The Salvation Army’s Porirua Good Shop van was launched today.
In a ceremony featuring karakia and prayers from Ngāti Toa and The Salvation Army, along with a stirring cultural performance by Brandon Intermediate students, the van and its staff were sent on their way to combat predatory lending.
At the event, The Salvation Army Community Ministries National Director Jono Bell recalled first coming across mobile shops in South Auckland as a young social worker twenty years ago. He was shocked at the time at the level of interest being charged on items, and says today’s launch has predatory third-tier lenders running scared.
Porirua is the second van to be launched; the first operates in South Auckland and is proving successful in allowing people with limited transport to shop for goods at shop prices, not the inflated prices often charged by mobile shops.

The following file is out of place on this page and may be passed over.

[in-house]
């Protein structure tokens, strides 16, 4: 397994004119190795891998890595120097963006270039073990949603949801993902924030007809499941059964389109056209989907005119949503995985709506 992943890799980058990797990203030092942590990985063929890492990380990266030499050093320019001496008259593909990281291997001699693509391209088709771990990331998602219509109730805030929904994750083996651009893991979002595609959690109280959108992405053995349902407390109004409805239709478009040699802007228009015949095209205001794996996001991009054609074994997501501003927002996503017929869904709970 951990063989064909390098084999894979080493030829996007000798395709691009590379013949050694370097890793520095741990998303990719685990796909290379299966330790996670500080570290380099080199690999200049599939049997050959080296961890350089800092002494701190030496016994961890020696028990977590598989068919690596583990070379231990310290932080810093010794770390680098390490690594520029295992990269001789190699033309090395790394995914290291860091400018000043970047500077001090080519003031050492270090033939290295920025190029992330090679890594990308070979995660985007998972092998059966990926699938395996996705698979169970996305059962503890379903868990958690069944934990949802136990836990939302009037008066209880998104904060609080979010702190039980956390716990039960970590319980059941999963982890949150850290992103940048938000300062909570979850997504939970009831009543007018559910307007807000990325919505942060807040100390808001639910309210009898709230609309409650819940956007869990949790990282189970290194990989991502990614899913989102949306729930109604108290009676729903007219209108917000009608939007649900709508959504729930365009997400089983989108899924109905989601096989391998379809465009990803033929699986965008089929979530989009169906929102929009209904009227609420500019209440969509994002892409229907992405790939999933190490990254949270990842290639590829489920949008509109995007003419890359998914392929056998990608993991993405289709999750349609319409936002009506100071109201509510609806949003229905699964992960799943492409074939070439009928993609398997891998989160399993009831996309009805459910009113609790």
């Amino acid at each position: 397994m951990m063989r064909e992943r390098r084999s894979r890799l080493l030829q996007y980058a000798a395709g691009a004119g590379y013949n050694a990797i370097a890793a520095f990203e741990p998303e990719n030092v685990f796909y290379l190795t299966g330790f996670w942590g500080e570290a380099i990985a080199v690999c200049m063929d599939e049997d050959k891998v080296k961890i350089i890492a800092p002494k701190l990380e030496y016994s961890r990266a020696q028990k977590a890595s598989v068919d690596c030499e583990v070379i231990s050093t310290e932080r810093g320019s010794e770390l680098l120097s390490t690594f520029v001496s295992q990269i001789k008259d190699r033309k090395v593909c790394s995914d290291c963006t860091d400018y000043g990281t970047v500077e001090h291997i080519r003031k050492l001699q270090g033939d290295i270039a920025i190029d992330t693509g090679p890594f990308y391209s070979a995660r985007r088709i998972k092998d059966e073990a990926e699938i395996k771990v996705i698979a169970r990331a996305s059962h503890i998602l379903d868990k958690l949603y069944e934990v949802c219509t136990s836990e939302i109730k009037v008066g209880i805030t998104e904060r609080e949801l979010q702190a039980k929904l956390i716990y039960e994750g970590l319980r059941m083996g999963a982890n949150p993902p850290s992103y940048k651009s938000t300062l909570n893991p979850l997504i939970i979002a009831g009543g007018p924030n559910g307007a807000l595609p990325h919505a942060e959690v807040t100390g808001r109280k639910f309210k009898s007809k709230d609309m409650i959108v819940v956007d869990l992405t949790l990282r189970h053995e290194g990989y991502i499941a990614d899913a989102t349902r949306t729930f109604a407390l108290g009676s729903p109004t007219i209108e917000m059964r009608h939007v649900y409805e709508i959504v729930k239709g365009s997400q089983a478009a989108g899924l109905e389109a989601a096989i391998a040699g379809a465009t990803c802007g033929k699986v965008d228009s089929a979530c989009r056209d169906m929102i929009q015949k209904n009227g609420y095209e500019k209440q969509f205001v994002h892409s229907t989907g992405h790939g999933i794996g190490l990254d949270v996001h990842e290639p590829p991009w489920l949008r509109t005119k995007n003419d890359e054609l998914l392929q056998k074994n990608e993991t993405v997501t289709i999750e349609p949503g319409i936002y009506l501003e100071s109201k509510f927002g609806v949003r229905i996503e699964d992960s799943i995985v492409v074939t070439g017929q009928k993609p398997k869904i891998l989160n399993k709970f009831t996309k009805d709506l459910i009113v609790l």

Jono says Cannon’s Creek is a “food desert” with no supermarkets and only dairies or Four Square stores, which charge more, available close to many people’s homes.
He thanked the project’s partners, BNZ, Warehouse Group, Tindall Foundation and Nikau Foundation, and said their willingness “to do something different” led to the project’s fruition.
Porirua Mayor Mike Tana said the van was an example of “faith in action”.
Labour MP Paul Eagle said he wished this type of service, along with night shelters and foodbanks, was not needed.
He said legislation limiting the amount of interest lenders can charge, along with legally-binding “do not knock” stickers would add to the efficacy of The Good Shop in keeping people out of debt.
Wellington Community Ministries Director Pam Waugh prayed for The Good Shop to “be a great disruptor and a good disruptor that will see predatory lenders run out of town”.